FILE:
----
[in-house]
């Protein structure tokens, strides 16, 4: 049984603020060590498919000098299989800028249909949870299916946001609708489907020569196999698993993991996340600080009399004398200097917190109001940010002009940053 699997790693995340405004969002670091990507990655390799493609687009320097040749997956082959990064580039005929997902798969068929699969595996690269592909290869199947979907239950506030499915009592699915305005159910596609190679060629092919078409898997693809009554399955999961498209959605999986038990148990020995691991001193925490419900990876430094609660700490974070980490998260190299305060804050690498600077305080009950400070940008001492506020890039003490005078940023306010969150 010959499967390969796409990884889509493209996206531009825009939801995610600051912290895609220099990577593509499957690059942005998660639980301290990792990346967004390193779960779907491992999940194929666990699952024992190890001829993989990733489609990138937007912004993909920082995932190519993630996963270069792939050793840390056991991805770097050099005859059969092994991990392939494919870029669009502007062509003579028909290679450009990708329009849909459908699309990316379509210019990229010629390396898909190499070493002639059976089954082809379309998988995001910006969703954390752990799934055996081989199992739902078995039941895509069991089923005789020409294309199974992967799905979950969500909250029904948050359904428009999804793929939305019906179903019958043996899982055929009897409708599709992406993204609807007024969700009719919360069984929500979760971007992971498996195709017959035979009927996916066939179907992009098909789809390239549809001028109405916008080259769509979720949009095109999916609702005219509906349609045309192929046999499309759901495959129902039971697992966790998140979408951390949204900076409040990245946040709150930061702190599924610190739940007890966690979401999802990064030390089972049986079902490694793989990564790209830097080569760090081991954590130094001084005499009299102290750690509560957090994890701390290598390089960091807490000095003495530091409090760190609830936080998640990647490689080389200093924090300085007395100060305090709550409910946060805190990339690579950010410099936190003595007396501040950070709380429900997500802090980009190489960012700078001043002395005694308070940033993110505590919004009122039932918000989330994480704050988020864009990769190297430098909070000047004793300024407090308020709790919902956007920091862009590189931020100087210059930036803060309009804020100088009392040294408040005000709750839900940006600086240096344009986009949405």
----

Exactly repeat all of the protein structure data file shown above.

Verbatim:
[in-house]
């Protein structure tokens, strides 16, 4: 049984603020060590498919000098299989800028249909949870299916946001609708489907020569196999698993993991996340600080009399004398200097917190109001940010002009940053 699997790693995340405004969002670091990507990655390799493609687009320097040749997956082959990064580039005929997902798969068929699969595996690269592909290869199947979907239950506030499915009592699915305005159910596609190679060629092919078409898997693809009554399955999961498209959605999986038990148990020995691991001193925490419900990876430094609660700490974070980490998260190299305060804050690498600077305080009950400070940008001492506020890039003490005078940023306010969150 010959499967390969796409990884889509493209996206531009825009939801995610600051912290895609220099990577593509499957690059942005998660639980301290990792990346967004390193779960779907491992999940194929666990699952024992190890001829993989990733489609990138937007912004993909920082995932190519993630996963270069792939050793840390056991991805770097050099005859059969092994991990392939494919870029669009502007062509003579028909290679450009990708329009849909459908699309990316379509210019990229010629390396898909190499070493002639059976089954082809379309998988995001910006969703954390752990799934055996081989199992739902078995039941895509069991089923005789020409294309199974992967799905979950969500909250029904948050359904428009999804793929939305019906179903019958043996899982055929009897409708599709992406993204609807007024969700009719919360069984929500979760971007992971498996195709017959035979009927996916066939179907992009098909789809390239549809001028109405916008080259769509979720949009095109999916609702005219509906349609045309192929046999499309759901495959129902039971697992966790998140979408951390949204900076409040990245946040709150930061702190599924610190739940007890966690979401999802990064030390089972049986079902490694793989990564790209830097080569760090081991954590130094001084005499009299102290750690509560957090994890701390290598390089960091807490000095003495530091409090760190609830936080998640990647490689080389200093924090300085007395100060305090709550409910946060805190990339690579950010410099936190003595007396501040950070709380429900997500802090980009190489960012700078001043002395005694308070940033993110505590919004009122039932918000989330994480704050988020864009990769190297430098909070000047004793300024407090308020709790919902956007920091862009590189931020100087210059930036803060309009804020100088009392040294408040005000709750839900940006600086240096344009986009949405």